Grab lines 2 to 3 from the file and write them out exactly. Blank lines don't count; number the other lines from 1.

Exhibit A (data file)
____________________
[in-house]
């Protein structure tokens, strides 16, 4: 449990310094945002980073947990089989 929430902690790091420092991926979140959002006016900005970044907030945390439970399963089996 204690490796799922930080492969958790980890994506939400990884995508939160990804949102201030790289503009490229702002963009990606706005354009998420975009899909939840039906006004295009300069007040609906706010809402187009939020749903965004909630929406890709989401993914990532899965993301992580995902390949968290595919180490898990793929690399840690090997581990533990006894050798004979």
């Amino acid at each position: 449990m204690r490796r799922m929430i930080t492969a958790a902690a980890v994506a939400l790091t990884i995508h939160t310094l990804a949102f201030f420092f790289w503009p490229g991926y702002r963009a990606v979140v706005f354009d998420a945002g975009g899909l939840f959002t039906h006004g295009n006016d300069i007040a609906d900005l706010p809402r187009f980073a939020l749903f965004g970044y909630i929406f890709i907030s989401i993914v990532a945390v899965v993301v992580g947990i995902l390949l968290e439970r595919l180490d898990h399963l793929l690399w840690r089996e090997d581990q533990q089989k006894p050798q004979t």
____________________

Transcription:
């Protein structure tokens, strides 16, 4: 449990310094945002980073947990089989 929430902690790091420092991926979140959002006016900005970044907030945390439970399963089996 204690490796799922930080492969958790980890994506939400990884995508939160990804949102201030790289503009490229702002963009990606706005354009998420975009899909939840039906006004295009300069007040609906706010809402187009939020749903965004909630929406890709989401993914990532899965993301992580995902390949968290595919180490898990793929690399840690090997581990533990006894050798004979």
């Amino acid at each position: 449990m204690r490796r799922m929430i930080t492969a958790a902690a980890v994506a939400l790091t990884i995508h939160t310094l990804a949102f201030f420092f790289w503009p490229g991926y702002r963009a990606v979140v706005f354009d998420a945002g975009g899909l939840f959002t039906h006004g295009n006016d300069i007040a609906d900005l706010p809402r187009f980073a939020l749903f965004g970044y909630i929406f890709i907030s989401i993914v990532a945390v899965v993301v992580g947990i995902l390949l968290e439970r595919l180490d898990h399963l793929l690399w840690r089996e090997d581990q533990q089989k006894p050798q004979t």